The Future of Solid-State Technology

One of the most controversial topics creating an insane amount of buzz within the guitar community is solid-state amplification. Some favor solid-state/digital guitar amplifiers for their cost-effectiveness, portability, and flexibility, while some guitarists despise them for their sterile, inorganic tones - it’s no surprise that in some forums, debates over solid-state technology have become explosive. But what do these changes in amplifier technology mean for the future of the industry?

Ultimate Guitar
One of the most controversial topics creating an insane amount of buzz within the guitar community is solid-state amplification. Since the introduction of the solid-state amplifier, solid-state technology has become increasingly more advanced and begun to attract a larger audience of guitarists. Some favor solid-state/digital guitar amplifiers for their cost-effectiveness, portability, and flexibility, while some guitarists despise them for their sterile, inorganic tones - it's no surprise that in some forums, debates over solid-state technology have become explosive. But what do these changes in amplifier technology mean for the future of the industry?

What Is Solid-State?

Solid-state amplifiers employ solid-state electronics such as solid-state transistors, for example, in place of vacuum tubes used in more traditional and high-end amps. In almost any other application, solid-state electronics serve exactly the same purpose as their predecessors, and in many cases, do so even more efficiently. Vacuum tubes are incredibly inefficient and can be very costly because they frequently have to be replaced. It was this characteristic of vacuum tube technology that drove the popularization of solid-state electronics in almost every other industry.

What Are Some of the Advantages of Solid-State Amplification?


In general, solid-state amplifiers are relatively inexpensive when compared to their tube-powered big brothers. While tube amplifiers run anywhere from $500 to $10,000 (or even more in some cases), solid-state amps can be purchased for less than $100. Even the most expensive solid-state amplifiers, such as the Kemper Profiler and the Fractal Axe FX, only cost about $2000 to $2500.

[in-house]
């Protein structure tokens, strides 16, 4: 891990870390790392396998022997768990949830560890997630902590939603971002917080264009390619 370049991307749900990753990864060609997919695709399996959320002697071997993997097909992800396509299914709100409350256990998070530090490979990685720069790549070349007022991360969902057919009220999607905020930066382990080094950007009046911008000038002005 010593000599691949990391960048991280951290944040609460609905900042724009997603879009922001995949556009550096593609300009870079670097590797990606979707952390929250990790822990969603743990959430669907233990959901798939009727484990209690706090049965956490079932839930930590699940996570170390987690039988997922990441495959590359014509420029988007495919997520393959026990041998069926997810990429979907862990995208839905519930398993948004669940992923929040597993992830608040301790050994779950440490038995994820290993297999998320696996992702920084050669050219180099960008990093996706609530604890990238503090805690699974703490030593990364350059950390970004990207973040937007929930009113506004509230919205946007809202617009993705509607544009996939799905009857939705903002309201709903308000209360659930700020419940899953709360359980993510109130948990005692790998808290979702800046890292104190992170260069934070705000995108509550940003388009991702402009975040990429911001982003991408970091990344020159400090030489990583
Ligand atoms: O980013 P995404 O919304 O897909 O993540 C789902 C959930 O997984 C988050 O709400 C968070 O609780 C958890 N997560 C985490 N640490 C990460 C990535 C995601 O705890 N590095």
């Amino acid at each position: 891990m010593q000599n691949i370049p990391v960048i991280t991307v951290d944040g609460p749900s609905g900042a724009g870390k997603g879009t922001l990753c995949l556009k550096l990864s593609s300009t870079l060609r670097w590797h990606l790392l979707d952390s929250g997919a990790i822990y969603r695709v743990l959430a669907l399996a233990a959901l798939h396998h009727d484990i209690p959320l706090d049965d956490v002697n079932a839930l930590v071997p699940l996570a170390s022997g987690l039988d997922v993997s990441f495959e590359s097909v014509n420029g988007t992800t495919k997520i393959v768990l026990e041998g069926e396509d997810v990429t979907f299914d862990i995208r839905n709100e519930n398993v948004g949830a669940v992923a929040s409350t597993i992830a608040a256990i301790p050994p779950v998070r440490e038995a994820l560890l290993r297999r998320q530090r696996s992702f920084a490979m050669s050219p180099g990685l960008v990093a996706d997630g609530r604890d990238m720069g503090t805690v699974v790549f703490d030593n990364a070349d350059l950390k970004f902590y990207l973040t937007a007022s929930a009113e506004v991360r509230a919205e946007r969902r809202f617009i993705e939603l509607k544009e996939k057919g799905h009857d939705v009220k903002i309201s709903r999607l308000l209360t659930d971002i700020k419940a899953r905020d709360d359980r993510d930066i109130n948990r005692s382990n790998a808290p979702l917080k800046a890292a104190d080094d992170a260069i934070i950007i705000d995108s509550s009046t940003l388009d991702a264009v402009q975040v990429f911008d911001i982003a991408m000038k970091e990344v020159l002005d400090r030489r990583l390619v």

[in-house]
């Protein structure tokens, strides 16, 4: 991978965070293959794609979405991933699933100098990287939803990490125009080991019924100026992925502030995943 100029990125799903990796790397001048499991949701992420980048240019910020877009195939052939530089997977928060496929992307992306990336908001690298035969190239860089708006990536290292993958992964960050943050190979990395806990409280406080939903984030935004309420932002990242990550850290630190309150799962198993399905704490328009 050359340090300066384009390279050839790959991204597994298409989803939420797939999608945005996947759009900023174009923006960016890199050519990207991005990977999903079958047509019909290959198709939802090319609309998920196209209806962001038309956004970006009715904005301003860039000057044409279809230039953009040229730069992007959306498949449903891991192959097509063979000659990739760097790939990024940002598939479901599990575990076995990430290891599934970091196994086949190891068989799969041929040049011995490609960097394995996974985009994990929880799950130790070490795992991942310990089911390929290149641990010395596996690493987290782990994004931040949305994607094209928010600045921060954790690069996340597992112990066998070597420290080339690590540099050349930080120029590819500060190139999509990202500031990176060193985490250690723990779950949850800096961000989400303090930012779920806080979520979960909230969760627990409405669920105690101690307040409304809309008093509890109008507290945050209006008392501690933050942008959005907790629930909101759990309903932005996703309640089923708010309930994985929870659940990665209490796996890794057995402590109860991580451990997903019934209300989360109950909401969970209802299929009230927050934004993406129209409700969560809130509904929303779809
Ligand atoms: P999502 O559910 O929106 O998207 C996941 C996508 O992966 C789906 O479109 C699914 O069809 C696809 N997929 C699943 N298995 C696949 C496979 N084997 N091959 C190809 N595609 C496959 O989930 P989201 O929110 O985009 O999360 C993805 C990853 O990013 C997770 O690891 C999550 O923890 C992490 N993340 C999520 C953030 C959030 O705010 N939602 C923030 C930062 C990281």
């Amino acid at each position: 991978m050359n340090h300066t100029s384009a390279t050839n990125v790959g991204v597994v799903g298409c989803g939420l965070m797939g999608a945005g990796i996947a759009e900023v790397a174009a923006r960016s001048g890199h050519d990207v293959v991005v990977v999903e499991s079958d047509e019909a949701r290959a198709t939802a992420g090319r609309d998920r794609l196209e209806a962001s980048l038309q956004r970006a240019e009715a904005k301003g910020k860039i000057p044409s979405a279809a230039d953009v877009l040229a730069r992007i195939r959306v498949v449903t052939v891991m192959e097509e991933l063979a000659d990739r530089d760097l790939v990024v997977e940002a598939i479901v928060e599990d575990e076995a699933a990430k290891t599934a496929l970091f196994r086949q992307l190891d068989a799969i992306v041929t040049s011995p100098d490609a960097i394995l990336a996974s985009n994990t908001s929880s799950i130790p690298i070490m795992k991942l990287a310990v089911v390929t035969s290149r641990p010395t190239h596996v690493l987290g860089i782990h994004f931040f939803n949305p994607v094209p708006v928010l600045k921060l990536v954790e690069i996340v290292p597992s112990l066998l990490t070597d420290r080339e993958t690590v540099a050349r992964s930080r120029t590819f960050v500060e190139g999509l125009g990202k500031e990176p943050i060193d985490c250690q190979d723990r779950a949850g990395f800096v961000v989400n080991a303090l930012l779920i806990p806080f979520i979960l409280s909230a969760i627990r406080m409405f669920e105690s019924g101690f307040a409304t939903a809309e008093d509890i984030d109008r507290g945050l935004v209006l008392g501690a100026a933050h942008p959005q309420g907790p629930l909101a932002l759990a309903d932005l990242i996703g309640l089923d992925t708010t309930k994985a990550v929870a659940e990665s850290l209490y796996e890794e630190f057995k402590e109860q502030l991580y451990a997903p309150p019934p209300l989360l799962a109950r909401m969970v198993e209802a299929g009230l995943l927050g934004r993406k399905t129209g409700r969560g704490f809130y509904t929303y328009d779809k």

For many guitarists, portability makes a piece of gear that much more attractive. Solid-state amplifiers are usually much lighter than tube amps. While some solid-state combos can weigh less than twenty pounds, tube heads alone can weigh upwards of forty and fifty pounds. Many amplifier companies also make headphone/speaker-emulated outputs more readily available on their solid-state models. Though many musicians prefer to mic their amplifier, these headphone/emulated outputs provide a good alternative when space, house gear, or an experienced sound staff is unavailable.


While most guitar players would argue that tube amplifiers sound much better, most would also agree that they can be a pain in the butt. Tube replacement alone can be frustrating and costly, but beyond basic tube maintenance, tube amplifiers require a more intensive amount of upkeep and are much more susceptible to break-down. Solid-state amplifiers generally require no or very little servicing such as biasing or cleaning, and in many cases, they're much more durable than tube amplifiers.


Most importantly for a lot of players, solid-state amplifiers provide a level of flexibility unmatched by their tube-bearing counterparts. Digital modeling has become very popular within the last ten years, and products such as the Fractal Axe FX and Kemper Profiling Amplifier have convinced many guitarists to rethink their opinion about solid-state. At any rate, many guitarists have sacrificed what they perceive to be a superior sound for a more flexible, convenient modeling unit. This is especially appealing for the gigging musician that needs a piece of gear that can nail almost anything along the tonal spectrum, as well as provide studio-quality effects.

What Are Some of the Disadvantages of Solid-State Amplification?

Tone Quality

The disadvantages of a solid-state amplifier are largely subjective based on individual taste and other such variables, but many guitarists agree that for the most part, solid-state amplifiers just don't sound as good as tube amps. There are some exceptions to this rule, as is the case with the Roland Jazz Chorus line of amplifiers. Some jazz guitarists swear by these amplifiers because they refuse to break up and offer some of the tightest squeaky-cleans of any amplifier on the market. Usually, however, the guitarists that favor solid-state amplifiers over tube amps comprise a minority. Vacuum tubes offer a warmer and deeper sound, and many musicians favor the overdrive that can be achieved with a tube amplifier as opposed to diode-clipping, which is used primarily in solid-state amplification.


As solid-state technology moves forward, the sound continues to improve. Admittedly, I can barely tell the difference between some high-quality digital modeling amps and the amplifiers they're supposed to emulate. Even so, I still prefer tube amplifiers for one big reason: they feel much better. Tube amplifiers have a bit of a saggy response and are far more sensitive to things like pick-attack and volume roll-offs.

What Does the Future Look Like for Solid-State Amplification?

Solid-state technology has come a long way. We're finally emerging from the awkward, teenage years of solid-state amplification and seeing many new and exciting products like the Axe FX, Kemper Profiling Amplifier, Orange Crush series, and Roland Cube. These have begun to demonstrate that solid-state amplification is no longer just for the guitar player seeking a cost-effective option or bedroom practice amp. Even as the guitar community begins to embrace solid-state technology, there are still many questions that remain unanswered. One of which is this: how will solid-state technology affect the future of amplification?